Apple may be “nimble” on its price point for the upcoming iPad tablet PC, according to Credit Suisse analyst Bill Shope, if customers refuse to flock to the device during its initial rollout within the next two months.
Shope met with Apple executives about the device sometime last week, and came away reporting-perhaps unsurprisingly-that the company believes there will be a relatively low rate of cannibalization between the iPad and similar touch-screen devices, including the iPod Touch and the iPhone.
“Apple wants the iPad to be the best device for a few key use cases,” Shope wrote in a note, excerpts of which have appeared on The Wall Street Journal’s blog. “This clear segmentation of capabilities suggests that cannibalization may be less of a concern than most currently believe.”
But Apple executives are apparently willing to lower the price point for the iPad if the device fails to gain traction in the market. That would be similar to Apple’s decision to slice the price of the iPhone by $200 some two months after the device’s release. Apple later extended store credit to early adopters who had paid the iPhone’s initial $599 price.
Immediately following its Jan. 27 unveiling of the device, Apple listed a variety of price-points for the iPad based on options. The 16GB version will cost $499 with Wi-Fi, and $629 with Wi-Fi and 3G. The 32GB version will cost $599 with Wi-Fi, and $729 with Wi-Fi and 3G. The 64GB version will cost $699 with Wi-Fi, and $829 with Wi-Fi and 3G.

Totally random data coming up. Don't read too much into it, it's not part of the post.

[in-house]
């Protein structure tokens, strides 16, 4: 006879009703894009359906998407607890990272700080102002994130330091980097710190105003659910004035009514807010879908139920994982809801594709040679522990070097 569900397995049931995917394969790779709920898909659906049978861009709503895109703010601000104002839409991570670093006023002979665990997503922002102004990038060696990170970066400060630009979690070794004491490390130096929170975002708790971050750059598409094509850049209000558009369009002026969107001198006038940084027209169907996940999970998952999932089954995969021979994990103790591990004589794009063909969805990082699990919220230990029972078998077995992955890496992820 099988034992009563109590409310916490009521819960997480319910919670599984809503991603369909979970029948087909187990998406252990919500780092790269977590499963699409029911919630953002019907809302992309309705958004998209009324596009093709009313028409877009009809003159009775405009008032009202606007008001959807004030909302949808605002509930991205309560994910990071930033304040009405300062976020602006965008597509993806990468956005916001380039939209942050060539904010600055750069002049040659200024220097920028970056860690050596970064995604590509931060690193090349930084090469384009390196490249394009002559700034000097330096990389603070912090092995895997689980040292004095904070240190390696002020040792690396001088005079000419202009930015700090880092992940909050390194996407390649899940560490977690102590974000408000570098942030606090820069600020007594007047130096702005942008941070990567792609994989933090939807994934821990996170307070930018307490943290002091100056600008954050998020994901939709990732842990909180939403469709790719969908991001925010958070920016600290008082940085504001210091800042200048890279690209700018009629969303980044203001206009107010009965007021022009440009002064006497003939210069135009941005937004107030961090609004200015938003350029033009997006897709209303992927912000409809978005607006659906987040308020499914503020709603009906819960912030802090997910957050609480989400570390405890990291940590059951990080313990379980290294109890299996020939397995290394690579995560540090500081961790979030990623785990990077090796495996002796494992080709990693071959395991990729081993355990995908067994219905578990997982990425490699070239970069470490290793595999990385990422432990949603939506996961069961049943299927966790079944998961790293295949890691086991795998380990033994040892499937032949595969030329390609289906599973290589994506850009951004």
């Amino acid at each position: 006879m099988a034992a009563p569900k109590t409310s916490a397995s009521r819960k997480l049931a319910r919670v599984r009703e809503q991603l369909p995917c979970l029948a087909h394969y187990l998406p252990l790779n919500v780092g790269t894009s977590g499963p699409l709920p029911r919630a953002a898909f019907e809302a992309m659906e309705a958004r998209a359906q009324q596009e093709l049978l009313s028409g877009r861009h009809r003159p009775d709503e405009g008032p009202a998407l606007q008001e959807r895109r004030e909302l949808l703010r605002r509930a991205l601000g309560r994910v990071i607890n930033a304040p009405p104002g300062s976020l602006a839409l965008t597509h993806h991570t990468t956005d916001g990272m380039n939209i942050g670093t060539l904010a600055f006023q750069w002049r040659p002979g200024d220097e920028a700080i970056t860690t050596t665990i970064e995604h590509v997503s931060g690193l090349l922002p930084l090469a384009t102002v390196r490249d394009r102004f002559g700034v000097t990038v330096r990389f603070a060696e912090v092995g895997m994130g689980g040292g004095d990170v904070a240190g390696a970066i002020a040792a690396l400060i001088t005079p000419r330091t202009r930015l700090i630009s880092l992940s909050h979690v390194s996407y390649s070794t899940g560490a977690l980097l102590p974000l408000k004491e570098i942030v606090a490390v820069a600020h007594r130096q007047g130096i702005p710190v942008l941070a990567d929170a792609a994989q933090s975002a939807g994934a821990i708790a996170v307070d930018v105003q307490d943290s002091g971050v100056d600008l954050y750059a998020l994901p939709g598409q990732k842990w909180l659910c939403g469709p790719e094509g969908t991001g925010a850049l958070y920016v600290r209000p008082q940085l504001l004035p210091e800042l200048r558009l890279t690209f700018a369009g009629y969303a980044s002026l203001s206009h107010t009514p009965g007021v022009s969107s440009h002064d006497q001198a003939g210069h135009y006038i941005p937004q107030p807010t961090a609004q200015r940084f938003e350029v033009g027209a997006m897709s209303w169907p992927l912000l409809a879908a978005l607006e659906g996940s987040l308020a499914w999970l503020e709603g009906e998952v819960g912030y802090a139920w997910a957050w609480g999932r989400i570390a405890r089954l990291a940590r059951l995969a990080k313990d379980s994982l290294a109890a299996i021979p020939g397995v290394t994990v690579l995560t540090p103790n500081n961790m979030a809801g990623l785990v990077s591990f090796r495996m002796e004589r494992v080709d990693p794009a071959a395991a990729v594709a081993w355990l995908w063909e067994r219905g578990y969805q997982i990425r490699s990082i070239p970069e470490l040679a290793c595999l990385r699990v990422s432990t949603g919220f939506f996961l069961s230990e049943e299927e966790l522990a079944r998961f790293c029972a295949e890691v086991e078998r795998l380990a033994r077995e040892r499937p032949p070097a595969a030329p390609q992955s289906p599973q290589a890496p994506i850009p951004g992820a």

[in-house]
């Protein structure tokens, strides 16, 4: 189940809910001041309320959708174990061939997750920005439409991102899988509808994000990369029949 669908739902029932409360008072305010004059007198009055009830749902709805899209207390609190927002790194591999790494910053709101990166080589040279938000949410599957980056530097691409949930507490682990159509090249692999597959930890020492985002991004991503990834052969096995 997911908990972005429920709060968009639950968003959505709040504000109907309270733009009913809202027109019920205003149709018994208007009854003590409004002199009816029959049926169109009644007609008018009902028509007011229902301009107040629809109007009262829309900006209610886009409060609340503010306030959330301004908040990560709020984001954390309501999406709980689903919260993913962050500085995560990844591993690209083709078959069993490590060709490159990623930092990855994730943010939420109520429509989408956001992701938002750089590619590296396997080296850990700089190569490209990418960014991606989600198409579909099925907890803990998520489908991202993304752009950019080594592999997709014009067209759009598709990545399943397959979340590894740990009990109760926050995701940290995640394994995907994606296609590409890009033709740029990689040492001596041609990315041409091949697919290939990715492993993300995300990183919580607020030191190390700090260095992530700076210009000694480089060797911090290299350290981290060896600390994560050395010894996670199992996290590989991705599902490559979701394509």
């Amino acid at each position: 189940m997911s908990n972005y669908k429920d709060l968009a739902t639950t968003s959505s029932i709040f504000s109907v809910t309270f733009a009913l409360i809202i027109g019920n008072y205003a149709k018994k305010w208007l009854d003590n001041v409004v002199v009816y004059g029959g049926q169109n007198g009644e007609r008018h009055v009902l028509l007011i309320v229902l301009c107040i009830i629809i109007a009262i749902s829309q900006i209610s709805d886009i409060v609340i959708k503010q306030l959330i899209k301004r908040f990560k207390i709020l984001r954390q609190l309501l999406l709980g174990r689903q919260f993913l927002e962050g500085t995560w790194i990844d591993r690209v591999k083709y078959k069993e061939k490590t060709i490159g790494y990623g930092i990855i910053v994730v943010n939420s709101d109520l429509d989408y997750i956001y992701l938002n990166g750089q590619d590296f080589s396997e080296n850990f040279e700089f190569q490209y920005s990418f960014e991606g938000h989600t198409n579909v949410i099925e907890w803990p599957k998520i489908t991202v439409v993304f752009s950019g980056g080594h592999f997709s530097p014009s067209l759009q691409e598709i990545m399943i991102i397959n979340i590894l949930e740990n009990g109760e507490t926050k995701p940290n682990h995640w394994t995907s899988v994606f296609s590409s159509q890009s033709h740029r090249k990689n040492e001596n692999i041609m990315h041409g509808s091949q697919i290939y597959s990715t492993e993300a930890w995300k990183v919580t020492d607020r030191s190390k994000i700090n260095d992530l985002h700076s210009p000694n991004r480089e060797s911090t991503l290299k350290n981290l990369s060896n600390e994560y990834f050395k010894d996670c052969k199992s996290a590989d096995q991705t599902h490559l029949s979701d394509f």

Rumors of a price drop may drive customers to wait for an actual price drop rather than purchase an iPad immediately upon release, making the Apple executives’ reported comments into a self-fulfilling-and ironic-prophecy. Even without reductions, those price-points are lower than for a number of Apple products, specifically the company’s traditional PCs. Nonetheless, they represent a substantial markup from competing devices such as Amazon.com’s Kindle, which currently markets for $259 with another price cut rumored in the works.
The iPad’s higher price point has been seen as a potential competitive disadvantage by some analysts, at least within the e-reader segment. “IPS offers a better viewing angle than traditional LCD technologies,” IDC analyst Susan Kevorkian wrote in a Jan. 27 research note, referring to the iPad’s screen, “but is not any better than other LCDs outdoors, and its backlighting can induce discomfort from eyestrain, something that Kindle has hedged against with its E Ink display technology.”
Apple seems to intend the device as an all-around multimedia center, though, and a filler of the gap between smartphones and traditional PCs. Its ability to display book and periodical layouts with complicated layouts and colors intact, as opposed to e-reader’s monochromatic display, has been seen by some segments as a major factor in both its competitive strength against other companies and its ability to appeal to publishers.
Apple CEO Steve Jobs was reportedly in New York City Feb. 3 to discuss the iPad’s capabilities with high-ranking executives from The New York Times. Jobs, wearing what was described by New York magazine’s anonymous source as “a very funny hat,” apparently demonstrated the device for Times publisher Arthur Sulzberger Jr. over dinner at Pranna, a high-end restaurant near Madison Square Park.
A Camera in the Works for iPad?